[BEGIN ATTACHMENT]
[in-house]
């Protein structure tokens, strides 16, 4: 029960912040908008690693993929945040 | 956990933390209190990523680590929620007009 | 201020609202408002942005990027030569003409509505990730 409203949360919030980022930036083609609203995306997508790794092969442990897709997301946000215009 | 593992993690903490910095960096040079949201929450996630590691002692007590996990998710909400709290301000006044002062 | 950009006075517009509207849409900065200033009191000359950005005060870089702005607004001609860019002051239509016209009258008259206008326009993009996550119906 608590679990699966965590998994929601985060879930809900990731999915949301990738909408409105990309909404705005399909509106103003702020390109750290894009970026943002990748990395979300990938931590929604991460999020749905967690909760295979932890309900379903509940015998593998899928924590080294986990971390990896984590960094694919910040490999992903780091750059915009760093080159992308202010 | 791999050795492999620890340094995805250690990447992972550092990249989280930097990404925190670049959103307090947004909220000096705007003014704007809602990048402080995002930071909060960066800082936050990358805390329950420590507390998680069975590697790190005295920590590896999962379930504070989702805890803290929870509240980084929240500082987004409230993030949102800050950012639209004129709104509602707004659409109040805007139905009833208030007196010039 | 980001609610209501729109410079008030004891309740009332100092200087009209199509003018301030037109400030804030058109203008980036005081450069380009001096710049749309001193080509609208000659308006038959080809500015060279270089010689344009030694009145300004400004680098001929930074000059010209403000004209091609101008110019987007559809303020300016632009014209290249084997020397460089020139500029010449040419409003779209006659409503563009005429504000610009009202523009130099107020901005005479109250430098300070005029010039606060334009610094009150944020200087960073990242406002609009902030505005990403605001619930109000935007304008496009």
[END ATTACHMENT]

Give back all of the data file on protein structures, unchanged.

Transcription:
[in-house]
């Protein structure tokens, strides 16, 4: 029960912040908008690693993929945040 | 956990933390209190990523680590929620007009 | 201020609202408002942005990027030569003409509505990730 409203949360919030980022930036083609609203995306997508790794092969442990897709997301946000215009 | 593992993690903490910095960096040079949201929450996630590691002692007590996990998710909400709290301000006044002062 | 950009006075517009509207849409900065200033009191000359950005005060870089702005607004001609860019002051239509016209009258008259206008326009993009996550119906 608590679990699966965590998994929601985060879930809900990731999915949301990738909408409105990309909404705005399909509106103003702020390109750290894009970026943002990748990395979300990938931590929604991460999020749905967690909760295979932890309900379903509940015998593998899928924590080294986990971390990896984590960094694919910040490999992903780091750059915009760093080159992308202010 | 791999050795492999620890340094995805250690990447992972550092990249989280930097990404925190670049959103307090947004909220000096705007003014704007809602990048402080995002930071909060960066800082936050990358805390329950420590507390998680069975590697790190005295920590590896999962379930504070989702805890803290929870509240980084929240500082987004409230993030949102800050950012639209004129709104509602707004659409109040805007139905009833208030007196010039 | 980001609610209501729109410079008030004891309740009332100092200087009209199509003018301030037109400030804030058109203008980036005081450069380009001096710049749309001193080509609208000659308006038959080809500015060279270089010689344009030694009145300004400004680098001929930074000059010209403000004209091609101008110019987007559809303020300016632009014209290249084997020397460089020139500029010449040419409003779209006659409503563009005429504000610009009202523009130099107020901005005479109250430098300070005029010039606060334009610094009150944020200087960073990242406002609009902030505005990403605001619930109000935007304008496009």